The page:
Ever since I was a child, I’ve loved horror films. Well, I wouldn’t exactly say loved, more like “begrudgingly accepted horror films after they were forced on me by my terrible parents in a way where I didn’t really have a choice, but to either love them or be scarred forever.”
You see, when I was growing up in West Virginia in the ‘70s, parents didn’t give a shit. We didn’t wear seat belts — you’d pile your whole baseball team into the backseat of your dad’s Cutlass and go for victory pizza. No one ever wore helmets when you rode a bike. You got a concussion… like a MAN! And there was all kinds of dangerous equipment at playgrounds — good luck finding some serious monkey bars or merry-go-rounds today.
And parents (at least mine) took their kids to see whatever movie they wanted to see at the theatre. So, from a very young age, I watched Jaws, The Exorcist, Omen, Carrie, Scanners, you name it. Because hey, at the end of the day, they’re ONLY movies.
David Cronenberg’s Scanners, 1981
Believe it or not, David Cronenberg’s Scanners was the movie that actually made me want to make movies. When, aged 9, I saw Michael Ironside make Louis Del Grande’s head explode in this 1981 classic, it changed my life forever.
“I HAVE TO DO THIS!” I said to myself.
(Whatever THIS was.)
— Morgan on realizing his future
“I HAVE TO DO THIS!” I said to myself. (Whatever THIS was.) And when I actually got to meet Cronenberg at TIFF 2016, I was that giddy nine-year-old all over again, gushing how he changed my life.
“For the better, I hope,” he quipped. The guy is a national treasure.
But, in the end, it wasn’t just Scanners. I LOVED all horror movies. The way they made my skin crawl, the way they made me jump, the way they forced me to look under my bed, in my closet, and turn on all the lights in my house, was fantastic. The days and nights that I spent in darkened theatres with my parents are some of my fondest memories from my childhood.
But why? Why did these films resonate so deeply with me? My friends thought I was a freak. When I’d go to the movies with them, they’d all opt for whatever goofball early ‘80s comedy was in the theatre next door (cue Burt Reynolds) while I stared longingly into the eyes of Malachai in Children of the Corn, Carol Anne Freeling in Poltergeist, and Halloween’s Michael Myers.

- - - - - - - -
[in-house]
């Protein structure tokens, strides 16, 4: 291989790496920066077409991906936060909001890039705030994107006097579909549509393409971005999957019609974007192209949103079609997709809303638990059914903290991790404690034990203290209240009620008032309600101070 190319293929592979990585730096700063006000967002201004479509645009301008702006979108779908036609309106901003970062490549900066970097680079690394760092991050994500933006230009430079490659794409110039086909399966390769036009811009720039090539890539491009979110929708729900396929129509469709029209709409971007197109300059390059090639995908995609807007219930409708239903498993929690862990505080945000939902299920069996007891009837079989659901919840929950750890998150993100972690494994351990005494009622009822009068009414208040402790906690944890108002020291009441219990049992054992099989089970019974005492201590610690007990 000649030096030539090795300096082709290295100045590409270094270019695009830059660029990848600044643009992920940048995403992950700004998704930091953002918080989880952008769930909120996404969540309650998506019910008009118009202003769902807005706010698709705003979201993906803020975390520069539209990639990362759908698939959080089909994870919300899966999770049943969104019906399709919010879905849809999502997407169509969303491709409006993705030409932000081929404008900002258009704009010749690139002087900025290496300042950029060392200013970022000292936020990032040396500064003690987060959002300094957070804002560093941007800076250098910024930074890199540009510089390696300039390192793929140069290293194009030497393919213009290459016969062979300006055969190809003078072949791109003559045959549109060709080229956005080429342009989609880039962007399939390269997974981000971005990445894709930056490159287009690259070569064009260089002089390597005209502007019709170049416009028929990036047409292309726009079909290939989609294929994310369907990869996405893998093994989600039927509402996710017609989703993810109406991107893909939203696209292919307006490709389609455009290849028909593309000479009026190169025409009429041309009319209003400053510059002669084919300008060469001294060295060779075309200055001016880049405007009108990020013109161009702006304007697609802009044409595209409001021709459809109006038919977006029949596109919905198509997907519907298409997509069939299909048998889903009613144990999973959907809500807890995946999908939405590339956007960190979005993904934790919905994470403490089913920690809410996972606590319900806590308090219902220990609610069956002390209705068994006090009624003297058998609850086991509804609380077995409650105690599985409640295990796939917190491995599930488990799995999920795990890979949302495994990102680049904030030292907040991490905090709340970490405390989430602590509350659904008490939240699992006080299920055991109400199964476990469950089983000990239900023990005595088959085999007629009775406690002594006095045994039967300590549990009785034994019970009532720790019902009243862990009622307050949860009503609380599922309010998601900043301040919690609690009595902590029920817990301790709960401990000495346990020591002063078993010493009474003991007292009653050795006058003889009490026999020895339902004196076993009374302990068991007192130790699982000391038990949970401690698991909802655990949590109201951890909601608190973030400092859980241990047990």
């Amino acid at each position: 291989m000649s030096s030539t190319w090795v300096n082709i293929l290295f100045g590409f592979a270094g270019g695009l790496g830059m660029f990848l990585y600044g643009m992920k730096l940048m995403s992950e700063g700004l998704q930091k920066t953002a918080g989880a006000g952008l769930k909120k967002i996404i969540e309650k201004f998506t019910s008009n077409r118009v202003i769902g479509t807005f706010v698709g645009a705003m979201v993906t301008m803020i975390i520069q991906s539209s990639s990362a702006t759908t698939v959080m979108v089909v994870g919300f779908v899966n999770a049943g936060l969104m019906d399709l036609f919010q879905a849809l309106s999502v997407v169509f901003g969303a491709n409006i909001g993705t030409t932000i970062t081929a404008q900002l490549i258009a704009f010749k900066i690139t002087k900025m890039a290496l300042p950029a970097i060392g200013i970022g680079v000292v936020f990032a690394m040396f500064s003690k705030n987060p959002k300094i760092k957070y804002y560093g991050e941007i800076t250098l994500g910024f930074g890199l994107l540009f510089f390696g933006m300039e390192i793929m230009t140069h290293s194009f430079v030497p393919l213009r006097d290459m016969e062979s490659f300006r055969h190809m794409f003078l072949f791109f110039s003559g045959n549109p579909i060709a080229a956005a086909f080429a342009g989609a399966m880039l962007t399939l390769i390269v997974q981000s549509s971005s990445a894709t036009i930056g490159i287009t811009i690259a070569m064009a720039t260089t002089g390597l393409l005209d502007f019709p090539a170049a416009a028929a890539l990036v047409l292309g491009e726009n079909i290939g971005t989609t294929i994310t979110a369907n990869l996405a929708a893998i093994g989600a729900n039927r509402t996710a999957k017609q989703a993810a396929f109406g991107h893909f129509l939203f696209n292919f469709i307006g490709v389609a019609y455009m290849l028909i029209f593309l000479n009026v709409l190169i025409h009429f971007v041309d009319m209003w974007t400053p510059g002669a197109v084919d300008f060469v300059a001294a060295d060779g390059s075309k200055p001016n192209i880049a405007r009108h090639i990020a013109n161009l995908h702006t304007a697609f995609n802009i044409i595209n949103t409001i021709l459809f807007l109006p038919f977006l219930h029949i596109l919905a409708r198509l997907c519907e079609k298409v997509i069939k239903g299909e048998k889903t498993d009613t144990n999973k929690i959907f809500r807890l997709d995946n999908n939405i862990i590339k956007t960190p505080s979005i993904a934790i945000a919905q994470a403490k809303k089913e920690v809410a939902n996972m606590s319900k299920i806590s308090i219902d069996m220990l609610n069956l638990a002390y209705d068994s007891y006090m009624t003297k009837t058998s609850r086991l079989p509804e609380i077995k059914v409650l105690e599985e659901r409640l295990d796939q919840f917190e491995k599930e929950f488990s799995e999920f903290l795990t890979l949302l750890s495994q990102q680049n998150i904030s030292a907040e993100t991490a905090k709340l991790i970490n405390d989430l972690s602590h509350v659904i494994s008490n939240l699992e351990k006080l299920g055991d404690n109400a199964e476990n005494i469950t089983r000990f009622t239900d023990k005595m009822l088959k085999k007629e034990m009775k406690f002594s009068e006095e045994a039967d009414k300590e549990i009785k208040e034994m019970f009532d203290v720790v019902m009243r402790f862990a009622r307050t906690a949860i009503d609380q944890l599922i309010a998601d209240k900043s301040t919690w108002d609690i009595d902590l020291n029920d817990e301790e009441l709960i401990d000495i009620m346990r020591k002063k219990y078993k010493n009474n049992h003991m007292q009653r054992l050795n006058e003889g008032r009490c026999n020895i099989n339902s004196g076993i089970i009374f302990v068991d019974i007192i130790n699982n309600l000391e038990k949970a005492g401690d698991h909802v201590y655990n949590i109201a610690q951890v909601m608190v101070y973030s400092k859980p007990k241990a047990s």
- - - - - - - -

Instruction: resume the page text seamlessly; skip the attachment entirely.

Rick Baker, Werewolf and director John Landis on the set of An American Werewolf in London
An American Werewolf in London was another major turning point for me. After seeing this epic fright fest, all I wanted to be when I grew up was Rick Baker. (The makeup and special effects guru for the film.) He and Tom Savini became my heroes. I started gobbling up all their movies in weekly theatrical and VHS binging gulps! From Squirm to Dawn of the Dead, The Howling to Friday the 13th, Videodrome (more Cronenberg!) to Creepshow… I wanted to do what these geniuses did.
Next thing you know, I’m in my bedroom mixing up my own blood with food coloring and Karo syrup, putting scars all over my face and arms with liquid latex and scaring the bejesus out of my mom. This went on for years, with me redesigning and re-painting Halloween masks and doing my own weird makeup up until high school.
That was when I went to have that “What are you going to to do with your life?” meeting with my guidance counsellor. She knew how much I loved movies and suggested I go to college to learn how to make films. “You can do that?!” I said. She took that giant book of colleges off the shelf (keep in mind this was 1988 and there was no internet) and turned to the section that listed “Film Education” schools.
Morgan Spurlock and producer Jeremy Chilnick talk Rats during TIFF 16 in an exclusive podcast
We premiered the movie at the mother of all genre fests, Midnight Madness at TIFF. It was a dream come true for this freaky, horror-obsessed kid. From there, we hit every genre freak fest we could, from Fantastic Fest in Austin to Beyond Fest in LA, to the Telluride Horror Show. Nine-year-old me was giving 45-year-old me serious high-fives.
And I have to say, watching the film is not nearly as awesome or rewarding as watching the audience watch the movie. The squeals, squirms, and eye-covering discomfort are the jumps that put me where I am today. I can’t wait for my parents to see the film. Maybe it’s a little sweet revenge that I’ll finally get them back for all those years of staring at the screen through clasped hands. Or maybe they’ll be smiling the whole time, knowing that they were the ones truly responsible for their oddball kid’s rat-tastic undertaking.
Rats director Morgan Spurlock on the red carpet at TIFF 16
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